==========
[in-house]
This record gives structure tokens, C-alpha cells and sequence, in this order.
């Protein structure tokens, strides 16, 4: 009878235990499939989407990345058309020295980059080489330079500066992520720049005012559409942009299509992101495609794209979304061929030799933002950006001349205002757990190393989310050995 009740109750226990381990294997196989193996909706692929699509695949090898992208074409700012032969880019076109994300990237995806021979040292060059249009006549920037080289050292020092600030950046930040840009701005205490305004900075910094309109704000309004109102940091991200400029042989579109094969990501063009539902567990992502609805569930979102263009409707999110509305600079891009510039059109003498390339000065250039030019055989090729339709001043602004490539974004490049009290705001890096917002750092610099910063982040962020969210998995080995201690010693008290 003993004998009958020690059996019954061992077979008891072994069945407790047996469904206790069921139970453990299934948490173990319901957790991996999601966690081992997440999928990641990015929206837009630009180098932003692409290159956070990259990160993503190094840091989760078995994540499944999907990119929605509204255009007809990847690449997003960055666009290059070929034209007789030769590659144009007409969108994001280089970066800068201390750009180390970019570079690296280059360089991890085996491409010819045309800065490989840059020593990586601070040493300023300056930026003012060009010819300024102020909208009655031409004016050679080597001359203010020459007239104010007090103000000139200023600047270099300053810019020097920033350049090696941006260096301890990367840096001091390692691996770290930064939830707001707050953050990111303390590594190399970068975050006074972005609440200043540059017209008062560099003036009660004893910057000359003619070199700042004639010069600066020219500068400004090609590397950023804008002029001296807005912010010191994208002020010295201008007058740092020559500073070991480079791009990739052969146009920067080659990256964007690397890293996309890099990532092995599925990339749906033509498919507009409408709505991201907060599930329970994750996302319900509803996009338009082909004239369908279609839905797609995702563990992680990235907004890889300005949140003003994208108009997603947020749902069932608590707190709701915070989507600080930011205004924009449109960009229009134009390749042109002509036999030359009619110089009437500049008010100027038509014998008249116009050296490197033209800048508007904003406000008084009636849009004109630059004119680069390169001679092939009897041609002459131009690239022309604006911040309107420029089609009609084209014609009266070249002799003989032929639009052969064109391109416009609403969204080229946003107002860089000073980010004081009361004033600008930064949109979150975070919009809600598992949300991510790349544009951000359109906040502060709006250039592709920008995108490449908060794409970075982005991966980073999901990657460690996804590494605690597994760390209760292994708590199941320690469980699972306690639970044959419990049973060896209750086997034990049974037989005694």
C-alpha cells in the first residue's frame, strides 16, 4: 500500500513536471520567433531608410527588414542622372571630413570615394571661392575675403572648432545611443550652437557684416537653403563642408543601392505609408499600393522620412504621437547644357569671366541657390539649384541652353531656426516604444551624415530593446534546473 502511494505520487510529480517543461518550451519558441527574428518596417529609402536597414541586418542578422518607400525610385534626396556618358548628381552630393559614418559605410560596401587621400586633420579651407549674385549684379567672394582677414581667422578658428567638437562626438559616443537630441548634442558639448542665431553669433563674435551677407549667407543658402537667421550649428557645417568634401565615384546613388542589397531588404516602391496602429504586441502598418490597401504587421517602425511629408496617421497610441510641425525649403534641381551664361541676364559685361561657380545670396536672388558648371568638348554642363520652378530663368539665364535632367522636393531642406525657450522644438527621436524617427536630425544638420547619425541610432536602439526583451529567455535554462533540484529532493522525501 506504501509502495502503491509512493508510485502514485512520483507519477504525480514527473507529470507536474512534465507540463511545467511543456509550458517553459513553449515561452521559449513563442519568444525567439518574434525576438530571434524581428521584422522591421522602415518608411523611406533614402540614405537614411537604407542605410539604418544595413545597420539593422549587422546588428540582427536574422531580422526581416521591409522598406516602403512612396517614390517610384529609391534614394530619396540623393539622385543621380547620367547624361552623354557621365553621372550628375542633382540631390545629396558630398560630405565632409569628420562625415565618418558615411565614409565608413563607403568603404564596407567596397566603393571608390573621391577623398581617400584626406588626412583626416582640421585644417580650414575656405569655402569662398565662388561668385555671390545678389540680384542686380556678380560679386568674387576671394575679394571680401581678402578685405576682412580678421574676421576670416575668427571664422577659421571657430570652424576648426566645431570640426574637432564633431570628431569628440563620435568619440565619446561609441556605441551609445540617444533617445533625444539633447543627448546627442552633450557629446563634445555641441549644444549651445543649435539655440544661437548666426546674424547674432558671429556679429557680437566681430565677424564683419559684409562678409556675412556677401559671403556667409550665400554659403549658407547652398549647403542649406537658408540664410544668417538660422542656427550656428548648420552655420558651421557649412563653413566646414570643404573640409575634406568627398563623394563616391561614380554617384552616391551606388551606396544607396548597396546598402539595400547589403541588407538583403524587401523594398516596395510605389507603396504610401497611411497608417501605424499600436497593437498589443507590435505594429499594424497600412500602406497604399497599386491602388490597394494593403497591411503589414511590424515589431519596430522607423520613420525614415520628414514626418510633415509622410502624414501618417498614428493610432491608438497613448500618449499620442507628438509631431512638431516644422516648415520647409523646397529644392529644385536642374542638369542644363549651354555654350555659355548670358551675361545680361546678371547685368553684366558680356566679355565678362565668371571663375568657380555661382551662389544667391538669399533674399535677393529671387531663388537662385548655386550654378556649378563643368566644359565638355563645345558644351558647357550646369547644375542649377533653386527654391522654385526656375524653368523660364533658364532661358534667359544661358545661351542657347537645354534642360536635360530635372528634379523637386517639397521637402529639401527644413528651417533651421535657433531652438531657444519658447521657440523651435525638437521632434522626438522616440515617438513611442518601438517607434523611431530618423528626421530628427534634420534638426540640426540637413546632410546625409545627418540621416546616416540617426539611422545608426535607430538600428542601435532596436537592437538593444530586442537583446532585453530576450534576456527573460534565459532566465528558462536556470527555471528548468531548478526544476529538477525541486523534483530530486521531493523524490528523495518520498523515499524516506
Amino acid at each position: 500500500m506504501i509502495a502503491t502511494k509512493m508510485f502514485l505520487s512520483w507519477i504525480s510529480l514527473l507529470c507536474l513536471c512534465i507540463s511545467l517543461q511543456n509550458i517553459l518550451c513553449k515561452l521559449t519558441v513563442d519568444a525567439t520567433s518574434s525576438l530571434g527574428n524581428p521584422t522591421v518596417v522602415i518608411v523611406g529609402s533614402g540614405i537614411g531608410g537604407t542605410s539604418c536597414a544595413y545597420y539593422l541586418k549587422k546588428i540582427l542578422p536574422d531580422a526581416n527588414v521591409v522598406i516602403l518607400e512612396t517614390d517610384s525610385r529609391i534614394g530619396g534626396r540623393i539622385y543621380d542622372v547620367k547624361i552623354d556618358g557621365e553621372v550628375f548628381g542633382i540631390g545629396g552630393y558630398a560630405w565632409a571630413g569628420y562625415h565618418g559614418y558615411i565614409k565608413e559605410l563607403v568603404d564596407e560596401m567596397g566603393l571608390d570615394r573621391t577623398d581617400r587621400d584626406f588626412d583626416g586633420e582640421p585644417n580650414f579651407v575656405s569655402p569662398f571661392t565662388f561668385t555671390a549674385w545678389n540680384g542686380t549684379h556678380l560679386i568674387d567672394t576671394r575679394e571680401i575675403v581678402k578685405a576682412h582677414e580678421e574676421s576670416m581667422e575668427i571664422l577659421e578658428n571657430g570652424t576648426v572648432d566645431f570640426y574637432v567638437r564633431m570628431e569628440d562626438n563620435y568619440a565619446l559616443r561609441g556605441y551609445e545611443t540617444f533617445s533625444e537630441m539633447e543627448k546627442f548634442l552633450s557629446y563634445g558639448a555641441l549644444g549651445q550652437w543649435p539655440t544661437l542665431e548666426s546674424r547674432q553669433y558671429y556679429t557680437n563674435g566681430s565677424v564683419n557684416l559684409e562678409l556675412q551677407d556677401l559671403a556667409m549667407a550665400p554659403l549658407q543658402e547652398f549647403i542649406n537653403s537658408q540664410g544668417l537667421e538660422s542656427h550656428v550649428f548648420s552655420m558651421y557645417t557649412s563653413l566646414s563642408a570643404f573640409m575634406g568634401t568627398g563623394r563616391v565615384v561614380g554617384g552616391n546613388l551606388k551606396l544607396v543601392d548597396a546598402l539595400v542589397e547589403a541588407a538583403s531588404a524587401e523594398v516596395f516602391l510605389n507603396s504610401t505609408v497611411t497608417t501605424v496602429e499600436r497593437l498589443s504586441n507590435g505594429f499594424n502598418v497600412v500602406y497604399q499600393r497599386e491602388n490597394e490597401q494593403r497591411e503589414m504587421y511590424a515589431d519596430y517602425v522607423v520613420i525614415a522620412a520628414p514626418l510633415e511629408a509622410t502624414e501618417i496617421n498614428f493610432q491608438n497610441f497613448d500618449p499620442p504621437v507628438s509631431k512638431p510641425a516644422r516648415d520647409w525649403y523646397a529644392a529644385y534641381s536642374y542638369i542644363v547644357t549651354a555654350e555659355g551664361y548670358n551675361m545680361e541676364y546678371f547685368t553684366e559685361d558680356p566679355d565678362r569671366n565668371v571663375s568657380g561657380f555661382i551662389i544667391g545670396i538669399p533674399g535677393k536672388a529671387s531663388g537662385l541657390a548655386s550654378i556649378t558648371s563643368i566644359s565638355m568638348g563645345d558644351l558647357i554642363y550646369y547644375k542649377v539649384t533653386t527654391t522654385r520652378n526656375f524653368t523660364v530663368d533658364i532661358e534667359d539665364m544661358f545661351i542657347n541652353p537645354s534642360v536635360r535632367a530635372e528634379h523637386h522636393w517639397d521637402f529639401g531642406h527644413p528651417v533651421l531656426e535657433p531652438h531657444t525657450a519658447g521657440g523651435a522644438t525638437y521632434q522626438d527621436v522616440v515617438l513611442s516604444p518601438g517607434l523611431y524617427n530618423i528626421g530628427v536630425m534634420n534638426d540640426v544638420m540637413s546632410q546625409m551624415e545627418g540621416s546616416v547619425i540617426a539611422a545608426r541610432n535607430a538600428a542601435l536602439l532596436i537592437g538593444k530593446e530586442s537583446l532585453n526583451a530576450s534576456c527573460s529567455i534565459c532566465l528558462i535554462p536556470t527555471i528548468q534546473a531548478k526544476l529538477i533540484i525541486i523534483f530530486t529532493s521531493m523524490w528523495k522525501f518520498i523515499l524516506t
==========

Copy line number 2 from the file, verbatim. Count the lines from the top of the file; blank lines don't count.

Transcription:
This record gives structure tokens, C-alpha cells and sequence, in this order.